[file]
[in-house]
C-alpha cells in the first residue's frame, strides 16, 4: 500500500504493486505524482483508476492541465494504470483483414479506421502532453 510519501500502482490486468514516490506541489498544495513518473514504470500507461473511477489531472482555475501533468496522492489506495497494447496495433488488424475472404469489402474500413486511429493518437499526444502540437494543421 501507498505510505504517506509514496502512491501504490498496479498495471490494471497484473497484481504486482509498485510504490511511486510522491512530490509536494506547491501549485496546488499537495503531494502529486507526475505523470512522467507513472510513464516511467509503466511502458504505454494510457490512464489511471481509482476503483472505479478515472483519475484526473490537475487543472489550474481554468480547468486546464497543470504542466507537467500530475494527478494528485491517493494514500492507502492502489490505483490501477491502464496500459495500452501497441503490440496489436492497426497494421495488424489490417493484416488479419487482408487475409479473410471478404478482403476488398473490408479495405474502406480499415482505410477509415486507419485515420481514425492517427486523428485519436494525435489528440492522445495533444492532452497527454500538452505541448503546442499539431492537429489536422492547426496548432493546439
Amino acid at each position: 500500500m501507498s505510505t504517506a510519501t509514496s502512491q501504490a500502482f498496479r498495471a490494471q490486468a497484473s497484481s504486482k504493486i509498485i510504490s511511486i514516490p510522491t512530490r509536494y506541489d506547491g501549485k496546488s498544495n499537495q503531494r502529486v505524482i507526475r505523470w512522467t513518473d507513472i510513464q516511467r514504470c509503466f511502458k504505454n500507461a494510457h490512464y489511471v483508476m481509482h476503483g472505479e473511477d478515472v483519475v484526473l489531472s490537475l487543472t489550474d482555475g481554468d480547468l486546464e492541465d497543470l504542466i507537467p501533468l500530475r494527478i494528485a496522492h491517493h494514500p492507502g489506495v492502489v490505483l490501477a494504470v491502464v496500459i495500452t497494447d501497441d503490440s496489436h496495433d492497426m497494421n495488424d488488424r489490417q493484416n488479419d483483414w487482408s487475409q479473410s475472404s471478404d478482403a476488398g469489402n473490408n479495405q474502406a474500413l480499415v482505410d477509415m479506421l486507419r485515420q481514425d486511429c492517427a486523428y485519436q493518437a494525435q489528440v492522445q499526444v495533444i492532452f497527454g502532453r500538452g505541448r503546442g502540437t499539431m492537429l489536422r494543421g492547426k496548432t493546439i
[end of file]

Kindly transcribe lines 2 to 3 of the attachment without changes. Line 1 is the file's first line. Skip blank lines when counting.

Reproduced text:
C-alpha cells in the first residue's frame, strides 16, 4: 500500500504493486505524482483508476492541465494504470483483414479506421502532453 510519501500502482490486468514516490506541489498544495513518473514504470500507461473511477489531472482555475501533468496522492489506495497494447496495433488488424475472404469489402474500413486511429493518437499526444502540437494543421 501507498505510505504517506509514496502512491501504490498496479498495471490494471497484473497484481504486482509498485510504490511511486510522491512530490509536494506547491501549485496546488499537495503531494502529486507526475505523470512522467507513472510513464516511467509503466511502458504505454494510457490512464489511471481509482476503483472505479478515472483519475484526473490537475487543472489550474481554468480547468486546464497543470504542466507537467500530475494527478494528485491517493494514500492507502492502489490505483490501477491502464496500459495500452501497441503490440496489436492497426497494421495488424489490417493484416488479419487482408487475409479473410471478404478482403476488398473490408479495405474502406480499415482505410477509415486507419485515420481514425492517427486523428485519436494525435489528440492522445495533444492532452497527454500538452505541448503546442499539431492537429489536422492547426496548432493546439
Amino acid at each position: 500500500m501507498s505510505t504517506a510519501t509514496s502512491q501504490a500502482f498496479r498495471a490494471q490486468a497484473s497484481s504486482k504493486i509498485i510504490s511511486i514516490p510522491t512530490r509536494y506541489d506547491g501549485k496546488s498544495n499537495q503531494r502529486v505524482i507526475r505523470w512522467t513518473d507513472i510513464q516511467r514504470c509503466f511502458k504505454n500507461a494510457h490512464y489511471v483508476m481509482h476503483g472505479e473511477d478515472v483519475v484526473l489531472s490537475l487543472t489550474d482555475g481554468d480547468l486546464e492541465d497543470l504542466i507537467p501533468l500530475r494527478i494528485a496522492h491517493h494514500p492507502g489506495v492502489v490505483l490501477a494504470v491502464v496500459i495500452t497494447d501497441d503490440s496489436h496495433d492497426m497494421n495488424d488488424r489490417q493484416n488479419d483483414w487482408s487475409q479473410s475472404s471478404d478482403a476488398g469489402n473490408n479495405q474502406a474500413l480499415v482505410d477509415m479506421l486507419r485515420q481514425d486511429c492517427a486523428y485519436q493518437a494525435q489528440v492522445q499526444v495533444i492532452f497527454g502532453r500538452g505541448r503546442g502540437t499539431m492537429l489536422r494543421g492547426k496548432t493546439i